United States Department of the Treasury
The U.S. Department of the Treasury performs four basic functions: formulating and recommending economic, financial, tax, and fiscal policies; serving as financial agent for the U.S. government; enforcing the law; and manufacturing coins and currency. The Treasury Department was created by an act of September 2, 1789 (31 U.S.C.A. § 301). Many subsequent acts have affected the development of the department and created its numerous bureaus and divisions. On March 1, 2003, the newly-created homeland security department took control of several treasury divisions: the U.S. Customs Service, the secret service, and the Federal Law Enforcement Training Center.
Secretary of the Treasury
As a major policy adviser to the president, the secretary of the treasury has primary responsibility for formulating and recommending domestic and international financial, economic, and tax policy, participating in the formulation of broad fiscal policies that have general significance for the economy, and managing the public debt. The secretary also oversees the activities of the department in carrying out its major law enforcement responsibility, serving as the financial agent for the U.S. government, and manufacturing coins, currency, and other products for customer agencies.
In addition, the secretary has many responsibilities as chief financial officer of the government. The secretary serves as chair pro tempore of the Economic Policy Council and as U.S. governor of the international monetary fund, the International Bank for Reconstruction and Development, the Inter-American Development Bank, and the African Development Bank. The Office of the Secretary includes the offices of deputy secretary, general counsel, inspector general, the under secretaries, the assistant secretaries, and treasurer.
Bureau of Alcohol, Tobacco, Firearms and Explosives
The Bureau of Alcohol, Tobacco, and Firearms was established by Treasury Department Order No. 221, effective July 1, 1972. The order transferred the functions, powers, and duties arising under laws relating to alcohol, tobacco, firearms, and explosives from the internal revenue service to the bureau. On December 5, 1978, Treasury Department Order No. 120-1 assigned to the bureau responsibility for enforcing chapter 114 of title 18 of the United States Code (18 U.S.C.A. § 2341 et seq.) relating to interstate trafficking in contraband cigarettes. The Anti-Arson Act of 1982, 96 Stat. 1319, gave the bureau the additional responsibility of addressing commercial arson nationwide.
The bureau is responsible for enforcing and administering firearms and explosives laws, as well as laws covering the production, taxation, and distribution of alcohol and tobacco products. The bureau performs two basic functions: criminal enforcement and regulatory enforcement.
The criminal enforcement branch of the bureau seeks to stop illegal trafficking, possession, and use of firearms, destructive devices, and explosives and also tries to suppress trafficking in illicit distilled spirits and contraband cigarettes. The objectives of the regulatory enforcement branch of the bureau include determining and ensuring the full collection of revenue due from legal alcohol, tobacco, firearms, and ammunition manufacturing industries; fulfilling the bureau's responsibility to ensure product integrity and provide health warning statements; and preventing commercial bribery, consumer deception, and other improper trade practices in the alcohol beverage industry.
The Bureau of Alcohol, Tobacco, Firearms and Explosives is now part of the Department of Justice.
Office of the Comptroller of the Currency
The Office of the Comptroller of the Currency (OCC) was created on February 25, 1863 (12 Stat. 665), as a bureau of the Treasury Department. Its primary mission is to regulate national banks. The OCC is headed by the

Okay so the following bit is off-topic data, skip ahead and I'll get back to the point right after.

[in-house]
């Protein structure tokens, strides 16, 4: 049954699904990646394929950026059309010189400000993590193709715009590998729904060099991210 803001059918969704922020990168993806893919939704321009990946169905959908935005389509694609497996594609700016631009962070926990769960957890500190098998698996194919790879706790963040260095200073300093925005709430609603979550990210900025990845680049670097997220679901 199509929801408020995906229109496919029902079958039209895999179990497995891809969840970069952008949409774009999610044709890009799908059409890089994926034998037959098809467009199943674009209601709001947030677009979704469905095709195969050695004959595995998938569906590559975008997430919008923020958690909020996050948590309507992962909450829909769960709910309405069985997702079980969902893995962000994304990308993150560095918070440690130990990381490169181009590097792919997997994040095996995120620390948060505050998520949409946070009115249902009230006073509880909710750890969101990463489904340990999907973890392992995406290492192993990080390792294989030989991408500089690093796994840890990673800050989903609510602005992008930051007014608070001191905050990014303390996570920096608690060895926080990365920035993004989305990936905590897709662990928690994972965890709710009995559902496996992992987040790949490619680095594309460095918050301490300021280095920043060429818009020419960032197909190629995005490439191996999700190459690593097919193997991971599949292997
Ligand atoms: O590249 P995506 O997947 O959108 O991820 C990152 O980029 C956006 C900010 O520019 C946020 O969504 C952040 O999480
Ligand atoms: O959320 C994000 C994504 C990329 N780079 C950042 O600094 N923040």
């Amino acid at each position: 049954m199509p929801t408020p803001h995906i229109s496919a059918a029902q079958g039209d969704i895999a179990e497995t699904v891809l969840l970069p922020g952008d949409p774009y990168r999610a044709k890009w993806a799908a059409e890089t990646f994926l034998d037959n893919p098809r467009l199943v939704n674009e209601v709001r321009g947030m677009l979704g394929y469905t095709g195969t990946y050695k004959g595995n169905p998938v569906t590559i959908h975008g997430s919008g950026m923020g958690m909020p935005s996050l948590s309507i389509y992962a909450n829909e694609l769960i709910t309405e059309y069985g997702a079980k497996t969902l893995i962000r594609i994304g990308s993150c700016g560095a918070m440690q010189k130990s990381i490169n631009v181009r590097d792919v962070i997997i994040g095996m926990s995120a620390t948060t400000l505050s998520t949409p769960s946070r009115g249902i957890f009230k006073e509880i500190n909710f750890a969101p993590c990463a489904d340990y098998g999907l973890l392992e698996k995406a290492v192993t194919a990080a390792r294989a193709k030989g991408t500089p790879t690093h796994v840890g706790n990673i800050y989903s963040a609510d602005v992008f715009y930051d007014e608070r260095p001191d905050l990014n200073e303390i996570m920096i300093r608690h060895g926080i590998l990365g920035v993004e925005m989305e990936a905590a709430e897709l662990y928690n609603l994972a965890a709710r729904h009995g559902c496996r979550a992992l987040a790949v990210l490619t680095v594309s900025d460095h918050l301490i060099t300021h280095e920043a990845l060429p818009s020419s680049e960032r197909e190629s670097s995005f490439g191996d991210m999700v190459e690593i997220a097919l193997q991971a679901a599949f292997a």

comptroller, who is appointed for a five-year term by the president with the advice and consent of the Senate. By statute, the comptroller also serves a concurrent term as director of the federal deposit insurance corporation.
The OCC supervises approximately 3,300 national banks, including their trust activities and overseas operations. The OCC has the power to examine banks; approve or deny applications for new bank charters, branches, or mergers; take
enforcement action—such as bank closures—against banks that are not in compliance with laws and regulations; and issue rules, regulations, and interpretations related to banking practices. Each bank is examined annually through a nationwide staff of approximately 2,400 bank examiners supervised by six district offices. The OCC is independently funded through assessments on the assets of national banks.
Bureau of Engraving and Printing
The Bureau of Engraving and Printing operates on basic authorities conferred by an act of July 11, 1862 (31 U.S.C.A. § 303), and additional authorities contained in past appropriations made to the bureau that are still in force. A working capital fund was established in accordance with the provisions of section 2 of the act of August 4, 1950, as amended (31 U.S.C.A. § 5142), which placed the bureau on a completely reimbursable basis. The bureau is headed by a director, who is appointed by the secretary of the treasury and reports to the treasurer of the United States.
At the Bureau of Engraving and Printing, the artistry of the engraver is combined with the most technologically advanced printing equipment to produce U.S. securities. The bureau designs, prints, and finishes all U.S. paper currency (federal reserve notes), as well as U.S. postage stamps, treasury securities, certificates, and other security products, including White House invitations and military identification cards. It is also responsible for advising and assisting federal agencies in the design and production of other government documents that, because of their innate value or for other reasons, require security or counterfeit-deterrence characteristics.
The bureau has its headquarters in Washington, D.C., and operates a second currency manufacturing plant in Fort Worth, Texas.
Financial Management Service
The mission of the Financial Management Service (FMS) is to improve the quality of government financial management. The service is committed to helping its government customers achieve success. The FMS serves taxpayers, the Treasury Department, federal program agencies, and government policymakers by linking program and financial management objectives and by providing financial services, information, and advice to its customers.